Wicks also engaged in an email exchange with Burlew that ATC believed violated the 2007 Agreement regarding Wicks and Burlew's individual roles, responsibilities, and interactions with one another. In the email exchange, Wicks and Burlew argued regarding the creation of the stakeholder list that they were required to construct. Wicks and Burlew could not agree on the tasks that they were required to accomplish in order to create the stakeholder list. The email exchange was forwarded to Wirth, who forwarded the emails to Hogan. Wirth resolved the disagreement between Wicks and Burlew but expressed her disappointment "that these sort of details need[ed] [her] involvement." Satterfield Decl., Ex. 4 at 1. She stated that the email exchange shows that Burlew and Wicks "are continuing to focus more on the details of who does or doesn't do what first" instead of focusing on how to work together effectively in an effort to "build a better working relationship and be more successful in our jobs." Id. ATC believes that the email exchange between Wicks and Burlew violated the 2007 Agreement, which stated inter alia that it is Wicks's "responsibility as the Director to create a collaborative environment where [Burlew] can succeed" and that Wicks and Burlew would "perform their jobs in a professional and cooperative manner." 2007 Agreement at 7. The agreement further stated that "[w]hen/if violations to these agreements/expectations happen [ATC] will take them very seriously." Id. Satterfield stated that the violation of the 2007 Agreement was yet another factor that led to the decision to terminate Wicks. Defs.' Reply, Ex. 1, Satterfield Dep. at 60.

Instead of producing evidence that shows ATC's assessment of her management skills was dishonest or not the real reason for her termination, Wicks disputes the merits of ATC's assessment. She argues that she performed her job well and that it was Burlew who was causing the disruption in the D.C. office. In doing so, however, Wicks only attempts to prove that she and ATC disagreed about her job performance. But "[p]laintiff cannot establish pretext simply based on her own subjective assessment of her own performance, for 'plaintiff's perception of h[er]self, and of h[er] work performance is not relevant. It is the perception of the decision maker which is relevant.'" Waterhouse v. District of Columbia, 124 F. Supp. 2d 1, 7 (D.D.C. 2000) (quoting Smith v. Chamber of Commerce of the United States, 645 F. Supp. 604, 608 (D.D.C. 1986)).

Wicks's contention that Plaushin's belief that Burlew was the cause of the problems in the Washington office proves pretext is not persuasive.*fn6 Wicks alleges that Plaushin recommended that Burlew be placed on probation in early 2007 and that ATC discounted Plaushin's opinion "in favor of the less-informed opinions of men." Pl.'s Opp'n at 11 n.5. As previously stated, however, Plaushin also expressed concern regarding Wicks's management and delegation skills. Moreover, even if the Court were to find that Plaushin believed that Wicks was completely blameless for the events that transpired in the D.C. office, ATC did not terminate Wicks until almost three months after Plaushin left ATC. During that time, many events occurred that influenced ATC's decision to terminate Wicks. Indeed, two of the events that Satterfield stated played a role in Wicks's termination, Heidke's report to ATC and the violation of the 2007 Agreement, occurred subsequent to Plaushin's departure. Therefore, in light of the evidence, Wicks has failed to show that ATC's stated belief regarding her "judgment, listening skills, and management style" is not reasonable and not the real reason she was terminated.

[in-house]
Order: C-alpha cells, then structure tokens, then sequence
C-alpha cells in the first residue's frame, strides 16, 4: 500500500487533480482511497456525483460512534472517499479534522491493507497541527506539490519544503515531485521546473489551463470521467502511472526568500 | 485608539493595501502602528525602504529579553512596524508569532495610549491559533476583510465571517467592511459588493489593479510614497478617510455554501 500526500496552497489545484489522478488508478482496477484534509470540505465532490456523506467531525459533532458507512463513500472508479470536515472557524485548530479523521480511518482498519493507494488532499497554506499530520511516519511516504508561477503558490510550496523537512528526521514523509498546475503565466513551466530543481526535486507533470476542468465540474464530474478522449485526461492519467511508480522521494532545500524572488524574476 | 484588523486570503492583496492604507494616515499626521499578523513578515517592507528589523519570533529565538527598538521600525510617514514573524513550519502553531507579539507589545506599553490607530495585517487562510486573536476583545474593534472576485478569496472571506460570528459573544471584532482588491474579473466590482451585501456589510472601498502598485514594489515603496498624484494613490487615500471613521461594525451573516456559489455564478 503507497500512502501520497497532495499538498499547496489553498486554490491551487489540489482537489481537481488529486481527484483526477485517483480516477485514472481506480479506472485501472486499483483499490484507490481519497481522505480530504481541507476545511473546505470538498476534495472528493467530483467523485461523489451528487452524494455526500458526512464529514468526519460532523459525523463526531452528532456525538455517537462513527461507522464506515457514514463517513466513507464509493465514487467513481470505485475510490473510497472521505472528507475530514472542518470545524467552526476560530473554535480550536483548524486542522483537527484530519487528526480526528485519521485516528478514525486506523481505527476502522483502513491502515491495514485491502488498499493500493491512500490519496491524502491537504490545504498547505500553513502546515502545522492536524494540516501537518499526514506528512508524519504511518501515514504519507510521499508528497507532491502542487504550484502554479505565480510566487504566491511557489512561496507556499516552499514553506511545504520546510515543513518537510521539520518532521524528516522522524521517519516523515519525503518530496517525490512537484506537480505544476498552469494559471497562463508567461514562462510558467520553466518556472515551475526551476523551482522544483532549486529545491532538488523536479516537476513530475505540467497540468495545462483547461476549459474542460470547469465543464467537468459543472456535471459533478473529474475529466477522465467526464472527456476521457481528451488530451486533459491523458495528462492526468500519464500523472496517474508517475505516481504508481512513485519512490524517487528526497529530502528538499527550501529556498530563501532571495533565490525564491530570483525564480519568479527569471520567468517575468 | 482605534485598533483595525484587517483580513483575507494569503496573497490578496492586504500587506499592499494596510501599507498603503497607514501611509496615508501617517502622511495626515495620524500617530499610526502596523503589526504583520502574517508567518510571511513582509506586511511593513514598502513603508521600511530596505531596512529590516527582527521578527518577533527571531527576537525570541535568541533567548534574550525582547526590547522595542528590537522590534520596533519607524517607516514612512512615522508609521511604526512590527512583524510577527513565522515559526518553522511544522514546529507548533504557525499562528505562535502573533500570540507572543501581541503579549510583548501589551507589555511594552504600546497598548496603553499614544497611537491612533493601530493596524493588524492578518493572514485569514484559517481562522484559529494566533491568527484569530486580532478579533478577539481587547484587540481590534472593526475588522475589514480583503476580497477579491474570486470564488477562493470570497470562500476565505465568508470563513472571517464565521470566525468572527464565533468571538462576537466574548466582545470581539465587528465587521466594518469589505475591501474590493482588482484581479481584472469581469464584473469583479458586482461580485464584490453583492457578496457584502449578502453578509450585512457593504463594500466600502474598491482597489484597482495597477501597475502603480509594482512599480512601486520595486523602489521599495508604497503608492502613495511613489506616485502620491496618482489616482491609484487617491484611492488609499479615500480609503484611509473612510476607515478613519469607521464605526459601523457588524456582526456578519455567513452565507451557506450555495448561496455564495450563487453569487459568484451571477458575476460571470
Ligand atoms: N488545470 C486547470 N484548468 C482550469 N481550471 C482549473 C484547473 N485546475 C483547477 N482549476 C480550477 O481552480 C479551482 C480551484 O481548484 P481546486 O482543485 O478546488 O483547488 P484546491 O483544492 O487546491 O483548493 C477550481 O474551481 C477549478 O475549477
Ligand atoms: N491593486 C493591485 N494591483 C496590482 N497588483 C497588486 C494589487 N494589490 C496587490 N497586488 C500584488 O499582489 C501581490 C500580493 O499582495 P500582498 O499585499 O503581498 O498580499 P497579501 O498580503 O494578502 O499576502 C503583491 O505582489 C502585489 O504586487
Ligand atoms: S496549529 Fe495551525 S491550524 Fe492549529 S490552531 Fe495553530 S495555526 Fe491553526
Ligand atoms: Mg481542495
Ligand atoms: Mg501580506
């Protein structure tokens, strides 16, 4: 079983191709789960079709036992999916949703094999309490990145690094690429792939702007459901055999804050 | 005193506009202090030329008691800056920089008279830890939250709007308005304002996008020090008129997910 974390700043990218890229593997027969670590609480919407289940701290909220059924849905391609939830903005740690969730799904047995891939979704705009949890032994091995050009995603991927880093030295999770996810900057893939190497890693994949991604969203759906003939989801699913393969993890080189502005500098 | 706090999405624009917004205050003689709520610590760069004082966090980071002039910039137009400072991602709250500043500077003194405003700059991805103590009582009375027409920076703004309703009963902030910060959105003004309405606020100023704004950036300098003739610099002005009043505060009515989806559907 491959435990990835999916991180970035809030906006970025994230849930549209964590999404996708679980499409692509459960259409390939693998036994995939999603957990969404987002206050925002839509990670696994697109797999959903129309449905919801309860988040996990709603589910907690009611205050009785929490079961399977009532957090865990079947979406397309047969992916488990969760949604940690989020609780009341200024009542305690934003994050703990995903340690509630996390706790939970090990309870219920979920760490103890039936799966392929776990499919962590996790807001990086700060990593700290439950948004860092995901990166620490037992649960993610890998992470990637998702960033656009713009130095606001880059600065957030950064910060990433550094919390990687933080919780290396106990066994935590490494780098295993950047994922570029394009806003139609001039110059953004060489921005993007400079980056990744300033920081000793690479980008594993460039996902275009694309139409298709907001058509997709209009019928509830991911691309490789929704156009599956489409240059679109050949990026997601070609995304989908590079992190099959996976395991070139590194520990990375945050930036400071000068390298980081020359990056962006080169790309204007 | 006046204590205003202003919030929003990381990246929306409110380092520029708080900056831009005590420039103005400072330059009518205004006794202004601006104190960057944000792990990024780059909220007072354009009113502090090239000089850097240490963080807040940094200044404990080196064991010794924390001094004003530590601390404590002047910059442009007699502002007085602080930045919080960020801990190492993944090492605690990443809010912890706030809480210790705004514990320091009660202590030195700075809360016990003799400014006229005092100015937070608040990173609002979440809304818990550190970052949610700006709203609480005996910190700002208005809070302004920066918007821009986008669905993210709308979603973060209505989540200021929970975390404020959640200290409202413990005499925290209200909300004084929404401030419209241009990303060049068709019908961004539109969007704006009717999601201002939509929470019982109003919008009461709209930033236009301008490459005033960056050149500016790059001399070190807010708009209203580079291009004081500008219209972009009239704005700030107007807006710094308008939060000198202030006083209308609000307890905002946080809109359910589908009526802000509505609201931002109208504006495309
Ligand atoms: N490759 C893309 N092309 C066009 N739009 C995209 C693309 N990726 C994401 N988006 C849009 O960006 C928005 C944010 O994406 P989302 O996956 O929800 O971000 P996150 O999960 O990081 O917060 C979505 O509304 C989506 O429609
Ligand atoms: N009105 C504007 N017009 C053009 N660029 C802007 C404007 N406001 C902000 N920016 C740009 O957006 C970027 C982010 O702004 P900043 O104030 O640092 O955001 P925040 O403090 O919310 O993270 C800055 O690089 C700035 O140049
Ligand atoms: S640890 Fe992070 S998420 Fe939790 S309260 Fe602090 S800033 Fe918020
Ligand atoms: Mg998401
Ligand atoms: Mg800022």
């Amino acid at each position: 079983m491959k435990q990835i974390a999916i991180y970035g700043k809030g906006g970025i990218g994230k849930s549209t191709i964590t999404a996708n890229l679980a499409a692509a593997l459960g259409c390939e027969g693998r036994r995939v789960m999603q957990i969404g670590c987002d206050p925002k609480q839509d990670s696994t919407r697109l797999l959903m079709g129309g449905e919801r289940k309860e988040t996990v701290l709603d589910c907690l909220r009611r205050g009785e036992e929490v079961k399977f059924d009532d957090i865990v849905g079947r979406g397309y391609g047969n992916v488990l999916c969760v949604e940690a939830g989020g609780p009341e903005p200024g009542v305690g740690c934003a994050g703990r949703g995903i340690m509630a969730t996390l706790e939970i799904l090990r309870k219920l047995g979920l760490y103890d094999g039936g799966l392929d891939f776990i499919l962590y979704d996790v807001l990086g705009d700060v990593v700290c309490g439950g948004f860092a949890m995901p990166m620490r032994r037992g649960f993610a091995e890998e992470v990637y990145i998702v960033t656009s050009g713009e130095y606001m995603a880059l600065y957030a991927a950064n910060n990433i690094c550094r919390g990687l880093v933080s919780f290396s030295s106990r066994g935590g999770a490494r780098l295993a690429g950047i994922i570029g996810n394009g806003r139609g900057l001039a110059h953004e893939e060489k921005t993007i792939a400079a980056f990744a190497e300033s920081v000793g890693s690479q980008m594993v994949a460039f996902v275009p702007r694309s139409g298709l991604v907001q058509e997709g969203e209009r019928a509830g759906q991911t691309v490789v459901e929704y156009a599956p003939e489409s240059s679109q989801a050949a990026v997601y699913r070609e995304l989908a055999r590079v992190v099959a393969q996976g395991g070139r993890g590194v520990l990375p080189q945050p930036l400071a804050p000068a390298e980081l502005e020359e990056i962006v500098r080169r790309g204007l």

Finally, Wicks attempts to show that ATC's reasons were pretextual by showing that she was not treated the same as a similarly situated white male. Wicks argues that Satterfield, a white male, once supervised a female employee, Blankenheim, who was terminated for insubordination. According to Wicks, "the important difference" between Satterfield's situation and her situation is that in her situation "the female supervisor (Plaintiff) was then terminated along with the intractable male employee (Mr. Burlew), while the male supervisor (Mr. Satterfield) was allowed to retain his position despite his failure to rein in his 'insubordinate' female employee (Ms. Blankenheim)." Pl.'s Surreply at 4.

Wicks's argument is unconvincing. Wicks has only shown that Satterfield, at one time, was deficient in his supervision of an "insubordinate" employee and was not terminated; she has failed to demonstrate, however, that Satterfield is similarly situated in all material respects. See Holbrook v. Reno, 196 F.3d 255, 261 (D.C. Cir. 1999) (to prove that she is similarly situated to another employee, a plaintiff must "demonstrate that all of the relevant aspects of her employment situation were nearly identical to those of the [allegedly comparable] employee") (internal quotation marks and citations omitted); Neuren v. Adduci, Mastriani, Meeks, & Schill, 43 F.3d 1507, 1514 (D.C. Cir. 1995) (same). Wicks has provided no evidence to show that Satterfield engaged in the same allegedly inappropriate behavior for which she was disciplined when it came to dealing with his "insubordinate" employee.*fn7 Without any evidence that Satterfield engaged in similar conduct when dealing with his insubordinate employee, Wicks cannot show that she is similarly situated to Satterfield. Therefore, Wicks has failed to produce any evidence of disparate treatment.*fn8

In sum, after careful consideration of the summary judgment record, the Court finds that Wicks is unable to present evidence that would permit a reasonable jury to conclude that ATC's proffered reason for terminating her was a pretext for unlawful discrimination.


For the foregoing reasons, the Court concludes that ATC's motion for summary judgment [#26] must be granted. An appropriate order accompanies this memorandum opinion.

Buy This Entire Record For $7.95

Official citation and/or docket number and footnotes (if any) for this case available with purchase.

Learn more about what you receive with purchase of this case.